Bilingualism not only opens the doors to cross-cultural communication, it also positively affects cognitive abilities. Here’s everything you need to know about the science of bilingualism.
Recent studies have outlined bilingualism’s constructive impact on the human brain. It’s a subject of interest not only for linguists, but also anthropologists, neurologists, and psychologists.
As Professor Gigi Luk of Harvard Graduate of School Education states, “bilingualism shapes our brains for life.” Learning a second language early on can increase cognitive health long-term.
Bilingualism, of course, refers to the ability to speak two languages. This differs from multilingualism—the ability to speak three or more languages. Some may use the terms interchangeably, but we will refer to the former for the purposes of this article.
Let’s dig in and look at some of the benefits of bilingualism with respect to the brain.
Bilingualism and the Brain
The ability to speak two languages comes down to being capable of not speaking one of them at a given moment.
This is related to a more developed inhibition process, i.e., the ability to refrain from doing something in the procedural memory system. This process has been found to be more developed in bilingual people.
Researchers believe an enhanced attention divisibility is present in people who have been bilingual since a very young age. What’s less clear is whether learning another language at an older age has the same impact.
Other brain functions have been found to be improved as the result of bilingualism: perception, memory, and cognitive control, to name a few.
Bilingual people can better control executive processes performed by the brain, generally responsible for activities such as multilevel thinking, staying focused, and multitasking. Therefore, they are also less likely to get distracted.
Furthermore, elevated brain activity that comes through switching between languages or learning them can help slow down the aging process or reduce the risk of serious diseases like dementia.
For example, research shows that Alzheimer’s disease progresses more slowly and has less impact on bilingual patients than on those who speak only one language.
The symptoms of senile dementia in bilingual people occur up to five years later compared to monolinguals. This applies to people who learn foreign languages at any stage of their lives.
Think of it like this:
Learning a new language has similar effects on the brain as physical exercise has on the human body.
Bilingualism and Emotion
Children raised in a bilingual environment must quickly learn which language they should use in certain situations or when talking to a given person.
Research shows bilingual children outstrip their peers in empathetic thinking and drawing conclusions about other people’s state of mind as early as age 3.
These elements are of key importance in our emotional development.
A theory suggesting language affects personality was explored in 1968 by Susan Ervin-Tripp, a sociolinguist, who herself spoke two languages. Ervin noticed major changes in terminology used by research subjects who were requested to complete a few sentences in two languages.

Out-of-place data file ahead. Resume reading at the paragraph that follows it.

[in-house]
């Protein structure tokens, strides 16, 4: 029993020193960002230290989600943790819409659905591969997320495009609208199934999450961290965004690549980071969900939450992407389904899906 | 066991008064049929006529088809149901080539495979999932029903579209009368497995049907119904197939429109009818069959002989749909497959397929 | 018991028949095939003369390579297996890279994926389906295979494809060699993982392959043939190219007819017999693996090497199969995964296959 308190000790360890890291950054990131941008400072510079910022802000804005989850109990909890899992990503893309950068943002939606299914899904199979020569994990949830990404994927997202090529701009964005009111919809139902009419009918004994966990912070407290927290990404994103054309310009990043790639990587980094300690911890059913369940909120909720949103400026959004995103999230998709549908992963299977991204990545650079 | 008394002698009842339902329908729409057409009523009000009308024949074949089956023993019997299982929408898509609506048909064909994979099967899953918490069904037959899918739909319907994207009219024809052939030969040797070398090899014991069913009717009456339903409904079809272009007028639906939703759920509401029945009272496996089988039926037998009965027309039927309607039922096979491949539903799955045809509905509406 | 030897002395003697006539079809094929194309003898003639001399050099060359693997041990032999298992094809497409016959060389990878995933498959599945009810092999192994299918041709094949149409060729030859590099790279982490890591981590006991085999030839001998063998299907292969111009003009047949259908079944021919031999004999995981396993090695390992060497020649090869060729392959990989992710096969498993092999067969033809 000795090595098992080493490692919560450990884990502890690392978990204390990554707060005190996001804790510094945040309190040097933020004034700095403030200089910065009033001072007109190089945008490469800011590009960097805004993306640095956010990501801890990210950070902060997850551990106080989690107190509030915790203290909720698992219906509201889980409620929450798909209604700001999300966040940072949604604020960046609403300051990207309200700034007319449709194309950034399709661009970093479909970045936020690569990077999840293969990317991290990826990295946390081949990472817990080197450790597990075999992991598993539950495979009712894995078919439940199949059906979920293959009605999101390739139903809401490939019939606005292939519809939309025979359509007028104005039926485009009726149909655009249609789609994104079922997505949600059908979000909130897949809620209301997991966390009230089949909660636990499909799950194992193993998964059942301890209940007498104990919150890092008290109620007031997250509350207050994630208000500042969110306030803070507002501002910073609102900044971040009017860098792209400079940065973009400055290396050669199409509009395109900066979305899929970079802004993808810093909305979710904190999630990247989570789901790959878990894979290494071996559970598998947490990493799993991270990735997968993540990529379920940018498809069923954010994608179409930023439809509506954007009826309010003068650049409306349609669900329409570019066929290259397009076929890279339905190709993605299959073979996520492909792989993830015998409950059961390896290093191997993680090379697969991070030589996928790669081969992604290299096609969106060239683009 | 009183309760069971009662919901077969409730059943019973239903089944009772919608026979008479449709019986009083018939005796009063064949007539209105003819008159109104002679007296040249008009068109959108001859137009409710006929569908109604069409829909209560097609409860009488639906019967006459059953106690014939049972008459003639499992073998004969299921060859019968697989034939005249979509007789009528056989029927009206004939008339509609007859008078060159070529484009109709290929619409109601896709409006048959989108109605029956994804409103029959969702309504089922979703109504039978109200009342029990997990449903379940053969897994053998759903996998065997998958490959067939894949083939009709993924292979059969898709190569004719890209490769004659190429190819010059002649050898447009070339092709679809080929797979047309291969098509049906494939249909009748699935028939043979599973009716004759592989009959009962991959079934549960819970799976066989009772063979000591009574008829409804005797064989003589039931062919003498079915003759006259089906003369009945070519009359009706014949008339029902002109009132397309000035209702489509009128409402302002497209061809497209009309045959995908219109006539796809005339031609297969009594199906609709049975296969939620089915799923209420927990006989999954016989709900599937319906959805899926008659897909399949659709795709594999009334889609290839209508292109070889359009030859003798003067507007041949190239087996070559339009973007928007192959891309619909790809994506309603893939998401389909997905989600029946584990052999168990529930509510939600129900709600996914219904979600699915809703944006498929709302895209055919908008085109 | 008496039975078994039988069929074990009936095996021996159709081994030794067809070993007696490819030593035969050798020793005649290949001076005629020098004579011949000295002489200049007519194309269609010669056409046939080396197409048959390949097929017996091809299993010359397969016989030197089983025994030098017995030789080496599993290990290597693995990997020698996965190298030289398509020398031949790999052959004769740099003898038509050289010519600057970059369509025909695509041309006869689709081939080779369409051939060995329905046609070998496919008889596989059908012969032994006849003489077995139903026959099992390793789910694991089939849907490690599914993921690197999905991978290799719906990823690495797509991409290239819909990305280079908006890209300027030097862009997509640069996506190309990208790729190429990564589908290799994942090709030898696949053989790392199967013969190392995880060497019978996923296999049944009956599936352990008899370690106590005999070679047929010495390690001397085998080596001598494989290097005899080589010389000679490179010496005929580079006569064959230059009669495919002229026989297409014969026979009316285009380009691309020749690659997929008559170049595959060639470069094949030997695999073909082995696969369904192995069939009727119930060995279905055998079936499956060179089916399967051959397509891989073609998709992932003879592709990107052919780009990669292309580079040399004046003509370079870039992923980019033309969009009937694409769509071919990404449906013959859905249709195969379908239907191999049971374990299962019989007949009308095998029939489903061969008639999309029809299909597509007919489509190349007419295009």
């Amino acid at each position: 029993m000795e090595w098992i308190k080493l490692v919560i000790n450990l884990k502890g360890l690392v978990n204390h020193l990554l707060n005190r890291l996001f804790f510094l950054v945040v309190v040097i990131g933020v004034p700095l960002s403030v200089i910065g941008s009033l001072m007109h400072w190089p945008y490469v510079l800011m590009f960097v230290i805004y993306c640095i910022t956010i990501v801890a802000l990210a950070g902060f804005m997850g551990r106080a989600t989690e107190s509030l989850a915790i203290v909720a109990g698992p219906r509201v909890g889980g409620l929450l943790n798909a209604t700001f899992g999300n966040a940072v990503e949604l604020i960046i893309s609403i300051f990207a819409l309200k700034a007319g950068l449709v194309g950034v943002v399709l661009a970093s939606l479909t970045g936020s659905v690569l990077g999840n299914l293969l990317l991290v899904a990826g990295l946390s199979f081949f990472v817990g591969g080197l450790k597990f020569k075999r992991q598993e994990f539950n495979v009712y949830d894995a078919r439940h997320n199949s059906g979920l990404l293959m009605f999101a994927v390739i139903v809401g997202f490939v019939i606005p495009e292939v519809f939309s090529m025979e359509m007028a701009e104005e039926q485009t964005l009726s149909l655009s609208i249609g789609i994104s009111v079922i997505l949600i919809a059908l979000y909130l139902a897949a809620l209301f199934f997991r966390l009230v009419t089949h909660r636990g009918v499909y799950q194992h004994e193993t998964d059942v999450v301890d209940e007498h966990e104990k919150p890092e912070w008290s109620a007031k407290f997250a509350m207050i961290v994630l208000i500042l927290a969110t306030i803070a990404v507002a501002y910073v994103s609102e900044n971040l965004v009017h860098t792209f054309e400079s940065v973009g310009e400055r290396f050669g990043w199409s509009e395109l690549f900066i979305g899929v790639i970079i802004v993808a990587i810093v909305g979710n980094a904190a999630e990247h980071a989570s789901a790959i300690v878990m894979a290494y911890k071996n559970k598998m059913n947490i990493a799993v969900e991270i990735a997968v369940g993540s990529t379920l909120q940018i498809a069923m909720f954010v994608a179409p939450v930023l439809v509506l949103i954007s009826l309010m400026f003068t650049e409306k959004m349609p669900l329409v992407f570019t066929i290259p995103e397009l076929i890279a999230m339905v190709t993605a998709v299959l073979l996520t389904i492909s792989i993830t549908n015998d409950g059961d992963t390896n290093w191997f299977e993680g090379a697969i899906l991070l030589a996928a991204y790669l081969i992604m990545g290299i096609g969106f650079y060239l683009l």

For example, Ervin-Tripp conducted a study in which she asked Japanese American women to complete sentences she gave them in both languages. She found that they proposed very different endings depending on the language used.
For the sentence beginning, “When my wishes conflict with my family,” one participant’s Japanese ending was, ” … it is a time of great unhappiness,” whereas the English ending was, “… I do what I want.
A 2006 study conducted by Nairan Ramírez-Esparza, Assistant Professor of Social Psychology at the University of Connecticut argued, “language cannot be separated from the cultural values of that language.”
We see ourselves through the cultural values of the language we are speaking, so it makes sense that this effect is felt particularly strongly by bilinguals, because they have a strong grounding in multiple cultures.
This in turn correlates with a greater sense of tolerance, an ability to adapt, and general empathy for others.
Are there any disadvantages to bilingualism?
Some studies have shown that a bilingual person’s vocabulary can be less extensive in each individual language, and their verbal abilities are slightly less developed.
And compared to monolinguals, bilinguals are sometimes in situations in which they cannot find the right word to describe a given situation or problem.
Here are some further examples:
- A 2014 study by Trends in Cognitive Sciences pointed out the verbal skills of a bilingual person can be generally weaker than those of monolingual speakers since there are two languages that are constantly active in the brain.
- A Neuropsychology study argued the vocabularies of bilingual people are smaller than those of monolingual speakers.
- This study by Jennie E. Pyers, Tamar H. Gollan, and Karen Emmorey found out that bilinguals suffer more from ‘tip of the tongue’ moments than monolingual speakers, meaning a struggle to find the right word in a given context.
It Pays to Be Bilingual
Overall, it seems worth learning a second language, and the earlier the better. It’s good for our brains, opens us up to different cultures, and helps us empathize with others through more careful use of language.
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